I think my fascination with space came, as a child, less from TV shows like Lost in Space (which as a six-year-old I adored but that, as my mom admonished regularly, was not as good as Star Trek, which in turn I was not old enough — or it was not on TV enough yet — for me to have seen), than from a book called The Southern Stars by Patrick Moore.
Curiously this book is missing from Astronomy Now‘s list of Sir Moore’s works, but I remember it well, and curiously enough it was published in Kent Town, in Adelaide, where I was born. I studied astronomy briefly at university but Queensland’s neon-coated tropical skies were basically hopeless for looking deep into space. But if you live down-under, and the night sky is clear, and you are far enough away from industrial society that the light pollution is minimal, and you choose to look up and look deeply, the southern stars are majestic to behold; a scattering of diamonds that can hold an intelligent gaze for a very long time.
It was not until I’d moved to Europe that I realised the poverty of the northern skies. The northern hemisphere has the misfortune to face away into the arse-end of the universe, whereas down-under we look deep through the Milky Way. As Douglas Adams (may he rest in peace) famously explained, the Earth is sited on one of the “unfashionable” outer spiral arms of the galaxy, so far out from the centre of the action that we get the most amazing view. I pity the fools who live closer to the black hole at the very heart of our galaxy, for their view of their own night skies must also be poorer than our own.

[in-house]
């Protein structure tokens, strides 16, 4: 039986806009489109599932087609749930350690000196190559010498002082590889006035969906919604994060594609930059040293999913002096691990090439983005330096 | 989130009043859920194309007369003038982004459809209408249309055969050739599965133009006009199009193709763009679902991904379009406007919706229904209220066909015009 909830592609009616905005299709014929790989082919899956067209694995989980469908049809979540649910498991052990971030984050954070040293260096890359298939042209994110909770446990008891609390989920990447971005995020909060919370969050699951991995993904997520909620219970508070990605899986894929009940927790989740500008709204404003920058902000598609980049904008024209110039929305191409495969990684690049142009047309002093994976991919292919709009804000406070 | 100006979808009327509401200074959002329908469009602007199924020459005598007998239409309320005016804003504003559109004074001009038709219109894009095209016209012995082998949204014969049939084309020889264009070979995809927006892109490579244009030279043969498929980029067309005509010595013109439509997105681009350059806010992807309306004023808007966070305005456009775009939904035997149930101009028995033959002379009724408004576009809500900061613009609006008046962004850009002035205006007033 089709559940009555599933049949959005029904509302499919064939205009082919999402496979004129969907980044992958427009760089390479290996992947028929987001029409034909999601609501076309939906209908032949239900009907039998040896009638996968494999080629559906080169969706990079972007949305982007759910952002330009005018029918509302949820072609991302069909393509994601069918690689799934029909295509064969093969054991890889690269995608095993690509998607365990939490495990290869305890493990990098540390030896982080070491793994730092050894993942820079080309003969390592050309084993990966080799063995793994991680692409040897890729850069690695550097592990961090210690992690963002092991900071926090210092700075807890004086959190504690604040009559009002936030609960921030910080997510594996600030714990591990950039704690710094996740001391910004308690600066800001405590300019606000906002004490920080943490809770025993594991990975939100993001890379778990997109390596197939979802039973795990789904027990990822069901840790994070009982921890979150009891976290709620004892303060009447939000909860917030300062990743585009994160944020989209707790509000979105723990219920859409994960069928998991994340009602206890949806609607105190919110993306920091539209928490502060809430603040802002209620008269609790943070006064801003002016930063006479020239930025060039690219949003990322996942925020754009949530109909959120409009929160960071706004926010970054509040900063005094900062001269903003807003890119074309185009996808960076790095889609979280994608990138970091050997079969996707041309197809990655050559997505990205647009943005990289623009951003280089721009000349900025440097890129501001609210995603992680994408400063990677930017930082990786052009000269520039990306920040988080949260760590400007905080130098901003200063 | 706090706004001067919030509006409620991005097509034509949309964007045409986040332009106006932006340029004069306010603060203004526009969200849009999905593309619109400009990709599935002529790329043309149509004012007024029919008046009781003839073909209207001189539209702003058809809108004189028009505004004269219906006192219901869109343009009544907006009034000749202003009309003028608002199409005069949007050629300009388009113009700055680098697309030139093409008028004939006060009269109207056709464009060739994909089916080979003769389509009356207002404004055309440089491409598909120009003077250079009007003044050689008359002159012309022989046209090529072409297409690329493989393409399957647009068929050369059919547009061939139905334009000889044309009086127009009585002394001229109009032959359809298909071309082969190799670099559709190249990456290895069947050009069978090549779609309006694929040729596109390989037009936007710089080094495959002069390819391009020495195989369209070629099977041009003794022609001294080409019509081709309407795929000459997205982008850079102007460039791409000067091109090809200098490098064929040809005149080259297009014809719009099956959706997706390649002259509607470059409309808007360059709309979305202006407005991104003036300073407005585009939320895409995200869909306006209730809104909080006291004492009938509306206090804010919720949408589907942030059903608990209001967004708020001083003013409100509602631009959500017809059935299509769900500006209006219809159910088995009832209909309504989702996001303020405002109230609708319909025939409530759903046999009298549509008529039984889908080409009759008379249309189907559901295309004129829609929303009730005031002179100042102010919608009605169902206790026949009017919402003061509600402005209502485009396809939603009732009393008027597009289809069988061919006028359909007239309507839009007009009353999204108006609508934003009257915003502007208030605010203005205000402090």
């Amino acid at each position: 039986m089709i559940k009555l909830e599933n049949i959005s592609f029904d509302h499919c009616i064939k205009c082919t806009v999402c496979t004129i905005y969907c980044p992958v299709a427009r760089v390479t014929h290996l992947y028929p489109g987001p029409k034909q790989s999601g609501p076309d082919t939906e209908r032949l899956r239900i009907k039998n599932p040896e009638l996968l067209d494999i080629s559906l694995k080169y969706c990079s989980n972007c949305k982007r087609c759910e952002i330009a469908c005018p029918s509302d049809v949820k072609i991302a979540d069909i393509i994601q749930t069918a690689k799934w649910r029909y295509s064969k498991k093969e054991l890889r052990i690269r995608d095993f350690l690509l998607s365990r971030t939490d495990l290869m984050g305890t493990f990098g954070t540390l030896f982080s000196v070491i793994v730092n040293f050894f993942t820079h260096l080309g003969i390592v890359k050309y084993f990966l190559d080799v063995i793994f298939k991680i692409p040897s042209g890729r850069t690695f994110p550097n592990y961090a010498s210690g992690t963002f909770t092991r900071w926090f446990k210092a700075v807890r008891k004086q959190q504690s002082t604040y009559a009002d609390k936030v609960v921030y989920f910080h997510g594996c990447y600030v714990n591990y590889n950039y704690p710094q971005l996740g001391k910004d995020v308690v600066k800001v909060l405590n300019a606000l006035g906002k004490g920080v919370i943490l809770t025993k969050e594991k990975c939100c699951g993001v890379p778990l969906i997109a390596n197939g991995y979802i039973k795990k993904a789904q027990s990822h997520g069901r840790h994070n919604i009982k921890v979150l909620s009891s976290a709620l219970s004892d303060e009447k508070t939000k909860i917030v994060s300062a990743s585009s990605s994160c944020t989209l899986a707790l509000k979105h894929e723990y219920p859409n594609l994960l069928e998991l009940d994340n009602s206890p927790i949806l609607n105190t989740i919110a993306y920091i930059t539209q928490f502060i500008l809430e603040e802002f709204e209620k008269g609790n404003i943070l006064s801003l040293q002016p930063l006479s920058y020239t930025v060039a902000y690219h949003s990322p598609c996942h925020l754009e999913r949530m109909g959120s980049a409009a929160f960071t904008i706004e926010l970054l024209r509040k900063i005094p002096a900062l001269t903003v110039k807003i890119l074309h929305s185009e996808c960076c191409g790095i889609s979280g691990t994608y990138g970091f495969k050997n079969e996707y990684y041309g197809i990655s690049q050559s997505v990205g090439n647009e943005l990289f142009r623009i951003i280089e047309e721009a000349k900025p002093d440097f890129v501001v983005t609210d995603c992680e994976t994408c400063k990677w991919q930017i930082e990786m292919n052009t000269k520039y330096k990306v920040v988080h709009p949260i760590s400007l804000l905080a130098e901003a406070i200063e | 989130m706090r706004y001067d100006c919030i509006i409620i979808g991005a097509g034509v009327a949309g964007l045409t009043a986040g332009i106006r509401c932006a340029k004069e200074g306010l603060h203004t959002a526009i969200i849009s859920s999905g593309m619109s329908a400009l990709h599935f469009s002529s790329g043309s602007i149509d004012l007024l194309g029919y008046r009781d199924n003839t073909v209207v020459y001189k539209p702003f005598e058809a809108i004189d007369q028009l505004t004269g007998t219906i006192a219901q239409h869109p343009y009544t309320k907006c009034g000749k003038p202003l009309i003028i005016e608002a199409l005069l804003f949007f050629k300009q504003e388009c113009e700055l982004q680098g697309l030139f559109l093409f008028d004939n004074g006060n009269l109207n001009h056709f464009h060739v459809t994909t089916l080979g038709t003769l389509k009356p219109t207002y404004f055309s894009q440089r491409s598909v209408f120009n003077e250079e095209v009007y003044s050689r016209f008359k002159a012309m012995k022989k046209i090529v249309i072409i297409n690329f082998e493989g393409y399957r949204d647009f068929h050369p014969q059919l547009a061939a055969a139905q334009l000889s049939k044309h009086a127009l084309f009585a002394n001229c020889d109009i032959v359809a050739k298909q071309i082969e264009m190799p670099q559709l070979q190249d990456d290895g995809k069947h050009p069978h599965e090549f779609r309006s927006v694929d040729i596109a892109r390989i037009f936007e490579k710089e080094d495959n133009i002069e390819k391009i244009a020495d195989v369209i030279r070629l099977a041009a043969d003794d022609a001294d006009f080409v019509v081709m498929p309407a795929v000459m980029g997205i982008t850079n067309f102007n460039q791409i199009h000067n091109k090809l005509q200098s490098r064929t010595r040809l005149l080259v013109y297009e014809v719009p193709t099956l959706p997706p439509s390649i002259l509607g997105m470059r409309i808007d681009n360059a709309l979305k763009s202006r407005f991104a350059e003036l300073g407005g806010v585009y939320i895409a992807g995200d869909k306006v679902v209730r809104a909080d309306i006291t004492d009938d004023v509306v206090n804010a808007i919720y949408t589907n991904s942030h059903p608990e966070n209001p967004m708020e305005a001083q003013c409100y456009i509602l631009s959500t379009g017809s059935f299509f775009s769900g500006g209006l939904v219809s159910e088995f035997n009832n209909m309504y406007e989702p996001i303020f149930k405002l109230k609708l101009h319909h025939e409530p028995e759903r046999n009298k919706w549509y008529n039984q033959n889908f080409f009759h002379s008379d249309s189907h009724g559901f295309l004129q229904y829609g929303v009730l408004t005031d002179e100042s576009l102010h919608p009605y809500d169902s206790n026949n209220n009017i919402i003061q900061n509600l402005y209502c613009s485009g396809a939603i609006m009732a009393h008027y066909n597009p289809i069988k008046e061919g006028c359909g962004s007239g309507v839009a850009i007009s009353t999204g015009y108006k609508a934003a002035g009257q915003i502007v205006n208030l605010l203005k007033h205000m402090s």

So tonight, if the skies are clear, pop outside long after the sun has set and look up. If you have an iThing and want to impress your friends, get one of the plethora of astronomy apps (I use ‘Distant Suns’) which take advantage of the GPS, clock, compass and accelerometer to show you, with labels and a vast sea of details, anything you want to know about the 300,000-plus visible stars, planets, and satellites you might see.
As any school kid knows, light travels at around 300 million metres per second, and even the closest stars are many ‘light years’ (the distance a particle of light will travel in a year through a vacuum) away. So this means that the light we see from the stars is at best four and at most many millions of years old. Looking into space is looking back into deep time.
Indeed there is so much to ponder about ourselves, our evolution and our destiny, triggered simply by looking up into the far depths of space and time. And the soundtrack? The Galaxy Song from Monty Python’s The Meaning Of Life, obviously.
*Dave Sag is a founder and director of Carbon Planet Limited and is an unrepentant optimist